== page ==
Whether you come at this point the way Bono does or the way Peter did you end up making the same claim: Jesus of Nazareth is a man attested to you and me by God. What we do with that is another matter. However, both of these witnesses make this same startling assertion about Jesus of Nazareth.
1. In his commentary on the book of Acts, New Testament scholar C.K. Barrett translates the text we are considering this way: “Jesus of Nazareth, a man marked out for you by God, with mighty works and portents and signs, which God did through him in your midst, as you yourselves know.” Jesus of Nazareth, a man marked out for you by God. Let me ask you to consider a question—does God need to say more or do more to make it obvious that he has attested to Jesus for us?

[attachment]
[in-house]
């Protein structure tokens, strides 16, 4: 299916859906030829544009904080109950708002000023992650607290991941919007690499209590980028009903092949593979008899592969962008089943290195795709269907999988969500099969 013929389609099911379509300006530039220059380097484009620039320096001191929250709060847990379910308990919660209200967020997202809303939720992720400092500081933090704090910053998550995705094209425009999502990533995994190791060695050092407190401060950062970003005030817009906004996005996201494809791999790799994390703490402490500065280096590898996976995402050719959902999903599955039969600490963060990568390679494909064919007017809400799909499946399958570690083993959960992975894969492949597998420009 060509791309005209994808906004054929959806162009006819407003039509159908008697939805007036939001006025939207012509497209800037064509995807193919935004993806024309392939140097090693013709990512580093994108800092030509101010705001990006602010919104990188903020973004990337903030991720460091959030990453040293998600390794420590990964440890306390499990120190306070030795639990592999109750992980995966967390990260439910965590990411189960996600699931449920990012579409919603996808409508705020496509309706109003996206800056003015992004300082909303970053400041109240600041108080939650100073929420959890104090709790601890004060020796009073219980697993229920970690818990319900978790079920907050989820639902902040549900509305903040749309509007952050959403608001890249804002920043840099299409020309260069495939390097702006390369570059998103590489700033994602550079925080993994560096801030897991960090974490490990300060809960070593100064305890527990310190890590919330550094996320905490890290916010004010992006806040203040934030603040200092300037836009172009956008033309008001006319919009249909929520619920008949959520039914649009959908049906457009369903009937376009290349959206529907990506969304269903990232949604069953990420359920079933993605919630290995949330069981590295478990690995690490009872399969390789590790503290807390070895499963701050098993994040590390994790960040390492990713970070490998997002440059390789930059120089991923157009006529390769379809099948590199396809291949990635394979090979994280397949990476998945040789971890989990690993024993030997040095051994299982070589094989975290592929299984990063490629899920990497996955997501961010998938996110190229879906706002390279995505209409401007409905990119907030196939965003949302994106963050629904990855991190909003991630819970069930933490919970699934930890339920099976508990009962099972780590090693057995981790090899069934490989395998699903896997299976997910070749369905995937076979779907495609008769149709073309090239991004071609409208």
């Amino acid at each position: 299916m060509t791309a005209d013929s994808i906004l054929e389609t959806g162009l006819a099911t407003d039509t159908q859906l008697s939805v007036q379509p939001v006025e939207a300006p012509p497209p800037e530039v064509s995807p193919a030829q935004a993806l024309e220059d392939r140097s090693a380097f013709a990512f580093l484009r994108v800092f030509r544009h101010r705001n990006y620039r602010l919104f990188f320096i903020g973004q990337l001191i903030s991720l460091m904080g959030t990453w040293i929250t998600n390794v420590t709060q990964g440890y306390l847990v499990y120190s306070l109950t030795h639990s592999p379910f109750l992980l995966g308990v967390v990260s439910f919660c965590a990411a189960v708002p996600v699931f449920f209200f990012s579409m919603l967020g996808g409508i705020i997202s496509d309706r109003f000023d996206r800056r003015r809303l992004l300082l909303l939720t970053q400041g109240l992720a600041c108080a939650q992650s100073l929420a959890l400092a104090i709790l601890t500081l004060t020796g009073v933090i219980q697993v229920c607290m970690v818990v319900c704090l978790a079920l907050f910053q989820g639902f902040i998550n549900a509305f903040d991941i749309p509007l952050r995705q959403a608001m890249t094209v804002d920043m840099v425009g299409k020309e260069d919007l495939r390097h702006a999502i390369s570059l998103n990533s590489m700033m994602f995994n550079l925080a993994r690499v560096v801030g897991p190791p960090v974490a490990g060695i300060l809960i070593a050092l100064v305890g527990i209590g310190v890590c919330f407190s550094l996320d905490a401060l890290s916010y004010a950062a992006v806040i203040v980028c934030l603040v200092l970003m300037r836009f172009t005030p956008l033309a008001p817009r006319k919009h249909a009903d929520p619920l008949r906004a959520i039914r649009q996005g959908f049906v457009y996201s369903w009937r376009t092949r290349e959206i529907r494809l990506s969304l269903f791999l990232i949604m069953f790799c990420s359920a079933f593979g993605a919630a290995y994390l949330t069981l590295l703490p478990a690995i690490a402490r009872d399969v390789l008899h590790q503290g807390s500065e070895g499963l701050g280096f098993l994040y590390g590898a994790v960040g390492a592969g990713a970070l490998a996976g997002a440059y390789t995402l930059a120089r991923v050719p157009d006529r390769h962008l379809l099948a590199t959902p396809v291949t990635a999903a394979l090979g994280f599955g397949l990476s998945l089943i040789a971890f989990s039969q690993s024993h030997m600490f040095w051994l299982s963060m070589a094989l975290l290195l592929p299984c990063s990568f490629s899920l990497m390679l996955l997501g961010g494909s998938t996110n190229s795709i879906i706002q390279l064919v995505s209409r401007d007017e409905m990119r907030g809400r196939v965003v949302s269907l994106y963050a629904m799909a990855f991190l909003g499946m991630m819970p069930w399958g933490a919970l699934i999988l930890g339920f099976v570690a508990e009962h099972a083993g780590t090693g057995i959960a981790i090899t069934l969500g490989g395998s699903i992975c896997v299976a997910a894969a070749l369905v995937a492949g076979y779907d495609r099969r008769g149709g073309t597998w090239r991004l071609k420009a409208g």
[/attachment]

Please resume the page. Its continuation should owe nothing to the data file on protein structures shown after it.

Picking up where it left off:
Peter is reminding the people of the healings and miracles performed by Jesus. These “deeds of power and signs” were pointers; God actively marking out Jesus for us to take notice. Now, it is true that the miracles don’t prove anything in and of themselves, as if wonder-working were self-authenticating. But that is not what the Apostle is claiming. Peter speaks of them as signs that point, cause us to take a look. The buzz about Jesus is God’s doing, says Peter. God is ever drawing our attention to Jesus.